Similarly, about 1 mm3 of adhesive, such as, for example, EP 62-1 available from Master Bond, Inc. of Hackensack, N.J., U.S.A. is applied to the point 148 where the optical fiber device 96 extends from the temperature-compensating package 98, The adhesive is drawn into the hole 136 by capillary action filling the volume around the optical fiber device 96. As long as there is enough adhesive to fill the entire volume about the optical fiber device 96 and the edge 138 is sufficiently well defined, the surface tension of the adhesive will prevent it from flowing past the surface 140 of the end cap 114. The adhesive is then allowed to cure for about 1 to about 5 minutes, depending on the temperature and the specific adhesive used. After the adhesive coupling the optical fiber device 96 to the sides of the hole 136 has cured an additional amount of adhesive is applied to the stripped portion 102 of the optical fiber device 96 extending past the surface 144 of the end cap 114. This additional adhesive is formed into a strain relief boot 150 and is then allowed to cure. After the adhesive has cured the assembly is cooled to room temperature.

The effective coefficient of thermal expansion of the temperature-compensating package 98 may be calculated according to equation 1. The distance LAB, which defines the effective length of the temperature-compensating package 98 is the distance between the surfaces 126, 140 of the end caps 112, 114. The distance L, is the linear distance from the surface 126 of the end cap 112 to the point C where the end 118 of the inner member 106 is coupled to the end 128 of the middle member 108. The distance L2 is the linear distance from point C to the point D where the end 130 of the middle member 108 is coupled to the end 132 of the outer member 110. The distance L3 is the linear distance between point D and the surface 140 of the end cap 114.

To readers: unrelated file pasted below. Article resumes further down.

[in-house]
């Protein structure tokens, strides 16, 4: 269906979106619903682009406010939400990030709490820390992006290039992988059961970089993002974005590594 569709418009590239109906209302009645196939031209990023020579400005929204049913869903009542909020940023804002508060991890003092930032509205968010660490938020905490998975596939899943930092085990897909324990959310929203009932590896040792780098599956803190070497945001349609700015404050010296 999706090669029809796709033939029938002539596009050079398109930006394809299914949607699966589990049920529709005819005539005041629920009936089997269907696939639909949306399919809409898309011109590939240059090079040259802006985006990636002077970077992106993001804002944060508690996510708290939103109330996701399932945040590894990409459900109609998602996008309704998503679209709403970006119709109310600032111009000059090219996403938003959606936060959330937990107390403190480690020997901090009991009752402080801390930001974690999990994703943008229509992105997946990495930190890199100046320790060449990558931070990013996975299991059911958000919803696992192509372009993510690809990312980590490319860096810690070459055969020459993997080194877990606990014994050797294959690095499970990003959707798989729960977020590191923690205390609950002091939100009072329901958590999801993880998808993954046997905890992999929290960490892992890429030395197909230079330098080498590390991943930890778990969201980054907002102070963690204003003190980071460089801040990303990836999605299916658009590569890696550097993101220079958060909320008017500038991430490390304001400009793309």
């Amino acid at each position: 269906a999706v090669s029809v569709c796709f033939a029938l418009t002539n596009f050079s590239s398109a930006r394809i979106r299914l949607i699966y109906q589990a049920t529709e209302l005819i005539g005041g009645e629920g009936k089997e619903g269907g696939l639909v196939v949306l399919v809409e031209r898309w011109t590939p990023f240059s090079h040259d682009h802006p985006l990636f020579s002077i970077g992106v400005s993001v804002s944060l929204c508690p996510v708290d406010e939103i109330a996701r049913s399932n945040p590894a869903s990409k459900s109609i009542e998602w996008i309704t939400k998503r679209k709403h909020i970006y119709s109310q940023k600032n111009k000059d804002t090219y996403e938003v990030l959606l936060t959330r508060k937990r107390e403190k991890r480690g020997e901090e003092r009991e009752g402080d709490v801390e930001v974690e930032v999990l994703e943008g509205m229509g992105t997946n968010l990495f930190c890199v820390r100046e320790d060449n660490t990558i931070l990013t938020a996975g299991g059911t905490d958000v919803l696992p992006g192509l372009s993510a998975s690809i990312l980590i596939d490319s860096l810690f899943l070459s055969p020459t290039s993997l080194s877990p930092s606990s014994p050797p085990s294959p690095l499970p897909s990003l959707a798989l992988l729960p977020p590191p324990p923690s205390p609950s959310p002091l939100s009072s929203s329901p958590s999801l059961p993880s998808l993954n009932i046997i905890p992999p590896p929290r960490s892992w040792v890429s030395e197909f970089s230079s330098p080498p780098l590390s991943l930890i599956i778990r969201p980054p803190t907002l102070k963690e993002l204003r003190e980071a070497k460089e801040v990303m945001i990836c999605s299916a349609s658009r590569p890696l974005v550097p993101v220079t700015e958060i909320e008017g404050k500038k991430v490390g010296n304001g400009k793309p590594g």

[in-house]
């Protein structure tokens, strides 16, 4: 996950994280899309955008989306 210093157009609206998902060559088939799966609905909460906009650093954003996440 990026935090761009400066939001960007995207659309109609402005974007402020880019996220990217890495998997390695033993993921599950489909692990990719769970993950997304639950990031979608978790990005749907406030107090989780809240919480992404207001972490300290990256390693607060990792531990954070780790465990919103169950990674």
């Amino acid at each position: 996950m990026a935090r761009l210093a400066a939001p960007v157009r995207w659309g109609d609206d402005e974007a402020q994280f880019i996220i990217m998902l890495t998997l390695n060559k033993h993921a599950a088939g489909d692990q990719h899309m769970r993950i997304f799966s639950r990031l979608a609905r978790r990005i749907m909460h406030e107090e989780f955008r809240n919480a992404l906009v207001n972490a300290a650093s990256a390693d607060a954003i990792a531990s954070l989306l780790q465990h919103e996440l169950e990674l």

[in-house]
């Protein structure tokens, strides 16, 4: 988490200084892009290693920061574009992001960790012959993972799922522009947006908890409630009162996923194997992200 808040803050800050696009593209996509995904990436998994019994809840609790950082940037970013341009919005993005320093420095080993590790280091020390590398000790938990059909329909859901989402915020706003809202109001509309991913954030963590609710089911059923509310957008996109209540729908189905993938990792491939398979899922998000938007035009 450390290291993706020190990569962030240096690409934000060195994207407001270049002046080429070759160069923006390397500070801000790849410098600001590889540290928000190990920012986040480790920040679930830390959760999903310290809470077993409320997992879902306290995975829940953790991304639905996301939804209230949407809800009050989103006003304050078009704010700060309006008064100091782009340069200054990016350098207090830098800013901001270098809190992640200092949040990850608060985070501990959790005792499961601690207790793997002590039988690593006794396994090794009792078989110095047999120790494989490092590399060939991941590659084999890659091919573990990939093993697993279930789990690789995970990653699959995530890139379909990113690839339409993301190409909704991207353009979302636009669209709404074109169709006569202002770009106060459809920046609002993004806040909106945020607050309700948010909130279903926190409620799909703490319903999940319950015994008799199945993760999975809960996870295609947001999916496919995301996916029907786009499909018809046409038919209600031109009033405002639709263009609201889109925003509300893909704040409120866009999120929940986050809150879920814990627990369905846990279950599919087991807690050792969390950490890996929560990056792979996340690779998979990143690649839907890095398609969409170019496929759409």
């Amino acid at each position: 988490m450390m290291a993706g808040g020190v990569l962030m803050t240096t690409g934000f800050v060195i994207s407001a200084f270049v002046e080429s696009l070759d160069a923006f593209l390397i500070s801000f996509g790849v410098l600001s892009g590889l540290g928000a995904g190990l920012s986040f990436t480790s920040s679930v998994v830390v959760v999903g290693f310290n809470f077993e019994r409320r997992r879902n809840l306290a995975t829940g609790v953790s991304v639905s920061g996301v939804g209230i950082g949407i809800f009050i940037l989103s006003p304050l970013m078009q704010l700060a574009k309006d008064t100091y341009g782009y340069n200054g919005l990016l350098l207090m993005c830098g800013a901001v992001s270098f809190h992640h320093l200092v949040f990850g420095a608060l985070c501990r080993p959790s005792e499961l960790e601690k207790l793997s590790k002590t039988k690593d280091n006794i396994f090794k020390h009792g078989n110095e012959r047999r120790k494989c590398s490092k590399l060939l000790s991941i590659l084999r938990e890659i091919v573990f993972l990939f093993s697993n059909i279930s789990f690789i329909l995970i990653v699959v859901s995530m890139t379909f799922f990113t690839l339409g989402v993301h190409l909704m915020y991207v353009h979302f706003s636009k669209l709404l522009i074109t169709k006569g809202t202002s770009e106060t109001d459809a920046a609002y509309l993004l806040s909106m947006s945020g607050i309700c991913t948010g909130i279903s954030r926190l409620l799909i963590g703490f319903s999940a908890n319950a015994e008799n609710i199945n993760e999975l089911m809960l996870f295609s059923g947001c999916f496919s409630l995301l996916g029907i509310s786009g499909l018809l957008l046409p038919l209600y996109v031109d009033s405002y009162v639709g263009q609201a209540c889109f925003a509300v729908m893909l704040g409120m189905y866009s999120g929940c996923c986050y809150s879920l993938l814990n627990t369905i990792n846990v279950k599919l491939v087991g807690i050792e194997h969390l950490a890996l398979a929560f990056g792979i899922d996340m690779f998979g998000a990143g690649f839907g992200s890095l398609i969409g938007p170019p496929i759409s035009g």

In one example, the inner member 106 and the outer member 110 are made from Alloy 42. The middle member is made from AISI 304 stainless steel having an average coefficient of thermal expansion of 150×10−7 per ° C. over the temperature range of interest in optical communication system applications. The distances of interest in the example are: LAB is equal to 42 mm, L1 is equal to 35 mm, L2 is equal to 28 mm and L3 is equal to 35 mm. This selection of materials and dimensions results in a temperature-compensating package 98 with an effective coefficient of thermal expansion of −75×10−7 per ° C.

The over-package 100 includes a sleeve 152 and two end caps 154, 156. The sleeve 152 may be made from a stainless steel, such as, for example, an American Iron and Steel Institute (AISI) 300 series stainless steel, a specific example of which is AISI 304 stainless steel, designated as S30400 under the Unified Number System. The sleeve 152 may be a tube, such as, for example a tube having an outside diameter of about 4 mm and a wall thickness of about 0.008 inch.

The end caps 154, 156 are configured to engage the ends 158, 160 of the sleeve 152. The end caps 154, 156 may be in the form of a cylinder having a shoulder 162, 164 to bank against the ends 158, 160 of the sleeve 152. Typically the diameter of the regions 163, 165 of the end caps 154, 156 that fit inside the sleeve 152 are about 0.002 inch less than the inside diameter of the sleeve 152. The sleeve 152 and end caps 154, 156 are threaded onto the optical fiber device 96. The sleeve 152 is preferably centered over the temperature-compensating package 98 and then the end caps 154, 156 are coupled to the sleeve 152 and the optical fiber device 96 thereby forming a hermetic or near-hermetic cavity 167.

The end caps 154, 156 are coupled to the sleeve 152 by heating the sleeve 152, end caps 154, 156, optical fiber device 96 and the temperature-compensating package 98 to about 130° C. The end caps 154, 156 are inserted into the ends 158, 160 of the sleeve 152. An adhesive, such as, for example, EP 62-1 available from Master Bond, Inc. of Hackensack, N.J., U.S.A. is applied to the interface of the shoulders 162, 164 and the sleeve 152 ends 158, 160. The adhesive is drawn into the space between the inside diameter of the sleeve 152 and the end caps 154, 156. Careful selection of the adhesive and the dimensions of the end caps 154, 156 and the sleeve 152 inside diameter will result in a hermetic or near hermetic seal between the end caps 154, 156 and the sleeve 152 when the adhesive has cured.